Having paid tribute to the 70’s, they moved ahead to the 80’s synth/pop oriented “Severed,” a nod to Depeche Mode/Thompson Twins era new wave, which was the first single from I’ll Be Your Girl, creating the fear in some that its sound would define the rest of the album. But the next song, also from the new album, “We All Die Young,” was another shout along chorus locked down by a walking bass line, and an old school rock & roller, complete with Funk on a saxophone solo. It’s clear that for all their serious folk-song rooted pretentions, at their heart The Decemberists like playing against type, and creating big, fun, we’re all in this together concert moments too.
And they kept bringing them fast and furious, with “O Valencia!,” a sure sign the shows was moving toward it’s climax. Meloy helped the audience find the song’s clapping pattern, then illustrated the song’s death and resurrection lyrics by lying down on the stage, and, well… rising, as he led the audience in the sing-along, with emphasis on the lines “wait by the car and we’ll go, we’ll go, oh, oh,” and “I’ll burn this whole city down.” Then, to end the set proper, Meloy introduced the last album’s title track, “I’ll Be Your Girl,” which benefits from Conley playing glockenspiel along with piano. As it ended, Meloy said a quick “Thank you, good night,” and they left the stage.
Returning after enough loud applause to make it feel authentic, Meloy returned and the band struck their usual poses as the ironic loser of “Once In My Life,” who’s been “waiting all my life, for something to go right,” which displayed the band’s impeccable pop rock chops, strong rhythms, lush keyboards, the folk song roots that build elegantly to orchestral depth, and every voice in the place singing along.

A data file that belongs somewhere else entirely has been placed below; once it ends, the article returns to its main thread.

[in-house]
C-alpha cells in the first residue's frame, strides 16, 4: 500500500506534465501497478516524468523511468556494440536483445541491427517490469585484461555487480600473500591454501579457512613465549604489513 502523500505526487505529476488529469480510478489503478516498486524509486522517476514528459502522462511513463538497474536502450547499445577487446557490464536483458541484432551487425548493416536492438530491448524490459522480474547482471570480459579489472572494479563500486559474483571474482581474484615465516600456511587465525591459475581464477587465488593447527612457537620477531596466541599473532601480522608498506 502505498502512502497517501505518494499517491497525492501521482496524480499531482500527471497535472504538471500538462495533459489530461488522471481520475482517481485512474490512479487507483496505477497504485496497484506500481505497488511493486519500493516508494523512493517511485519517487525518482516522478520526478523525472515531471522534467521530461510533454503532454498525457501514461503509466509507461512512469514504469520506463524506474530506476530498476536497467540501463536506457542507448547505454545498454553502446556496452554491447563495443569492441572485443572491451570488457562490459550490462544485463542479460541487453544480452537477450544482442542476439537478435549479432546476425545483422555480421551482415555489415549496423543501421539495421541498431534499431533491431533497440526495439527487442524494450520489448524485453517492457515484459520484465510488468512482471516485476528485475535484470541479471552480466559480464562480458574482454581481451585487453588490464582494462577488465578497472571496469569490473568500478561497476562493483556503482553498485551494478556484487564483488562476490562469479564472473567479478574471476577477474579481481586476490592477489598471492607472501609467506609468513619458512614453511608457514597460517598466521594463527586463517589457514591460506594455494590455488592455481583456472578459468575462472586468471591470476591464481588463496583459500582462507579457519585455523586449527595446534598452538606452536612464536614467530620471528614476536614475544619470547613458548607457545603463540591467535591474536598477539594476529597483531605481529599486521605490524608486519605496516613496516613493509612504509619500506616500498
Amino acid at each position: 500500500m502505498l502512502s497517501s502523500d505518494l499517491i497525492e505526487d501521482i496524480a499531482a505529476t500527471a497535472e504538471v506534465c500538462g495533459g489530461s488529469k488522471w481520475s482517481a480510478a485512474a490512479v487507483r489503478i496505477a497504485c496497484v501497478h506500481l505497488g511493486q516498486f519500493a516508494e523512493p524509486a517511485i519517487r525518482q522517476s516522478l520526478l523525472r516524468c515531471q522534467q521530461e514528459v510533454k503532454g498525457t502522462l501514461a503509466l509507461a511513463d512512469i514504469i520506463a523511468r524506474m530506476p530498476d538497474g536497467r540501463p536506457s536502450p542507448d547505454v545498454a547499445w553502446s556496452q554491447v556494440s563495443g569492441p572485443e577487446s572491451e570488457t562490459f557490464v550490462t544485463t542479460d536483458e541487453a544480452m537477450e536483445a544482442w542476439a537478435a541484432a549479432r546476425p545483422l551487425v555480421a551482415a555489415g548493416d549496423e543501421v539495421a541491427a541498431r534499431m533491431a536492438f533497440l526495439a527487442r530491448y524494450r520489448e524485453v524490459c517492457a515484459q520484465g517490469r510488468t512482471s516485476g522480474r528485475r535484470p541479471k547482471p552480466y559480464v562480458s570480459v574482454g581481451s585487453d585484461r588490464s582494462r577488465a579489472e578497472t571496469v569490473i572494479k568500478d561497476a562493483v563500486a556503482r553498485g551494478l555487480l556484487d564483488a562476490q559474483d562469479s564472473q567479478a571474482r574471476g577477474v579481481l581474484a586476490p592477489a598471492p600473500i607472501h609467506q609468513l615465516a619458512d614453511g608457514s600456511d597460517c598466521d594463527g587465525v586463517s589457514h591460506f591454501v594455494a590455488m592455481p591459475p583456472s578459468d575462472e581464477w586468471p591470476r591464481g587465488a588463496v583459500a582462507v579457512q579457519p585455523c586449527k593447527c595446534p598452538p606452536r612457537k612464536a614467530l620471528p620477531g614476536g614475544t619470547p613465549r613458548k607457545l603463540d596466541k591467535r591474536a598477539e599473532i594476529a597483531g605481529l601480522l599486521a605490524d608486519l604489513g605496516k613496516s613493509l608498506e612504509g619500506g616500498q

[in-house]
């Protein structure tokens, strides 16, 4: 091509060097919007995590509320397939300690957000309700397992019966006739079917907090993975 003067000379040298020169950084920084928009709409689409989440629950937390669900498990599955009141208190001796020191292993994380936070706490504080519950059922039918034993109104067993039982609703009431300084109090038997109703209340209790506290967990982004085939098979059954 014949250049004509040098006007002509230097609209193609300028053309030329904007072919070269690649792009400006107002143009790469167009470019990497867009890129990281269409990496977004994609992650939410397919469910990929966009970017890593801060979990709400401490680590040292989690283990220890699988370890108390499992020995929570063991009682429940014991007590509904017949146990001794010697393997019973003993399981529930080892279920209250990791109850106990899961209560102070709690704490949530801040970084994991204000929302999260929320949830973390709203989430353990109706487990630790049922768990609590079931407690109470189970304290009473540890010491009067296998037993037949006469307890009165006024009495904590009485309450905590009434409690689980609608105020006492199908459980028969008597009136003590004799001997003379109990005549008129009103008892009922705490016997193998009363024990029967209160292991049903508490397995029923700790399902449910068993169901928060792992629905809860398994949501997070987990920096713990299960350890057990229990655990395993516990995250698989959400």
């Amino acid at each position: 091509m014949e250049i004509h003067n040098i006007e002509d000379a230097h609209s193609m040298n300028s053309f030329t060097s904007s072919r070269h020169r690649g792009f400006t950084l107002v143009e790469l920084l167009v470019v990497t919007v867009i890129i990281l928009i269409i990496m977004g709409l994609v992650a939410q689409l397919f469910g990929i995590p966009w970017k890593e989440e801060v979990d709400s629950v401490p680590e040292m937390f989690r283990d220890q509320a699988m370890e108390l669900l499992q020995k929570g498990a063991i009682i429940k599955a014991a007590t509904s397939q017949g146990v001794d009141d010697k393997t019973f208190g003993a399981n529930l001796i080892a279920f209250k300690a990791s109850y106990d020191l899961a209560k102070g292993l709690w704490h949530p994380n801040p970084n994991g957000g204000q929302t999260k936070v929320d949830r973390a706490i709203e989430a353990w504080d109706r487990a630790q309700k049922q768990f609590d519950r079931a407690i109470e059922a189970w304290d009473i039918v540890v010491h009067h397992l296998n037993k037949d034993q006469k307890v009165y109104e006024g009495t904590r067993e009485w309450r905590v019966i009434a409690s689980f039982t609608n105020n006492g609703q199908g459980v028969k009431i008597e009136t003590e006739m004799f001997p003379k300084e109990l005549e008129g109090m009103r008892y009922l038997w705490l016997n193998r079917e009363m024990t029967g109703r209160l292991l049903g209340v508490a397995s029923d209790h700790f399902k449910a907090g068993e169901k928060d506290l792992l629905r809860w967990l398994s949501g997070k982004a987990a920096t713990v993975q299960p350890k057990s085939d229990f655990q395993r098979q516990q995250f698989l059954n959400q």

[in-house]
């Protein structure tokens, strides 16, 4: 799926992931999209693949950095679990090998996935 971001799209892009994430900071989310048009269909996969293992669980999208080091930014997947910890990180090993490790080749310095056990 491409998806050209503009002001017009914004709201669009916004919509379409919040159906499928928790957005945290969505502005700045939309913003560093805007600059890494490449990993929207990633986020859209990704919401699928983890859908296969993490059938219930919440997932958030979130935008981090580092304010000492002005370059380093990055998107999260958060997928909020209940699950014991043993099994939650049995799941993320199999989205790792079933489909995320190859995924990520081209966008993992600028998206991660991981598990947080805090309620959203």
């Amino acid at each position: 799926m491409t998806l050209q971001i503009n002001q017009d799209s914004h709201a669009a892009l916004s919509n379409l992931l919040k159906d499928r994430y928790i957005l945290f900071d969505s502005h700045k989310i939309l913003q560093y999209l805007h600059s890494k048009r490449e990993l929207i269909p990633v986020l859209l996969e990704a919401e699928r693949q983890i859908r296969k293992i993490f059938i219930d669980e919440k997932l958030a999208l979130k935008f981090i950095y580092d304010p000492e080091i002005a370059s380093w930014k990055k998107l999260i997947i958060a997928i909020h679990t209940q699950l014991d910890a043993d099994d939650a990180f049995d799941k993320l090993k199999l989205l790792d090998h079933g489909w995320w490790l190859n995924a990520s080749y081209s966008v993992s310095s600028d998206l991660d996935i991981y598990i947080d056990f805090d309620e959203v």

The second encore, Meloy warned had really crude lyrics, but then said that he hadn’t written them. Lin Manuel Miranda had written a lyric for “Ben Franklin Song” that he thought would have had a Decemberists feel, explained Meloy, than sang the song, which was full of clever poetry describing Franklin’s “genius,” and a pretty bold, oft-repeated expletive (check out the youtube video, but it’s NSFW). But, as much fun at that was, the evening wasn’t done just yet.
For their final act, Meloy & company prepped the audience for the fully participatory “Mariner’s Revenge Song,” by teaching us to project the long, lusty scream that one would accompany being bitten in half by a wail. The sea shanty tale was accompanied by accordion and mandolin, and a large helium-filled balloon whale that the crew floated across the stage and around the auditorium, while the band rocked and mocked, and sang the song to it’s lusty, pirate-y conclusion. And, as they often say, a good time was had by all.
The evening’s opening act was Kacy & Clayton, a female folk singer accompanied by her cousin on acoustic guitar, and occasionally singing harmonies. They played a half hour’s worth of songs that turned out to be exactly what I expected when I read that they were a traditional folk group from Wood Mountain, Saskatchewan. It’s good to learn that some things in life are just that reliable.
-Reviewed by Brian Q. Newcomb